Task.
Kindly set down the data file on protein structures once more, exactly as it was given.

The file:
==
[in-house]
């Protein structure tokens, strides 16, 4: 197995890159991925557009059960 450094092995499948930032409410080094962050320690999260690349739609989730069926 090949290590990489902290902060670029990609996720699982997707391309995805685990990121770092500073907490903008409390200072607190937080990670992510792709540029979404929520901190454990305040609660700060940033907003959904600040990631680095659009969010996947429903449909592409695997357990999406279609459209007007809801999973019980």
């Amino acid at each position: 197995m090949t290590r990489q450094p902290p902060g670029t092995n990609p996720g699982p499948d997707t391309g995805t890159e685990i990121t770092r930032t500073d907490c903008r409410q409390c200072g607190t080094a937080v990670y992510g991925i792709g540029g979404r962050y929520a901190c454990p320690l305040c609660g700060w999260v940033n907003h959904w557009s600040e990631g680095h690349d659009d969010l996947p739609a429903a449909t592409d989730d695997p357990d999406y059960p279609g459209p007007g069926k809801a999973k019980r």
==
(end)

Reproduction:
[in-house]
């Protein structure tokens, strides 16, 4: 197995890159991925557009059960 450094092995499948930032409410080094962050320690999260690349739609989730069926 090949290590990489902290902060670029990609996720699982997707391309995805685990990121770092500073907490903008409390200072607190937080990670992510792709540029979404929520901190454990305040609660700060940033907003959904600040990631680095659009969010996947429903449909592409695997357990999406279609459209007007809801999973019980």
């Amino acid at each position: 197995m090949t290590r990489q450094p902290p902060g670029t092995n990609p996720g699982p499948d997707t391309g995805t890159e685990i990121t770092r930032t500073d907490c903008r409410q409390c200072g607190t080094a937080v990670y992510g991925i792709g540029g979404r962050y929520a901190c454990p320690l305040c609660g700060w999260v940033n907003h959904w557009s600040e990631g680095h690349d659009d969010l996947p739609a429903a449909t592409d989730d695997p357990d999406y059960p279609g459209p007007g069926k809801a999973k019980r």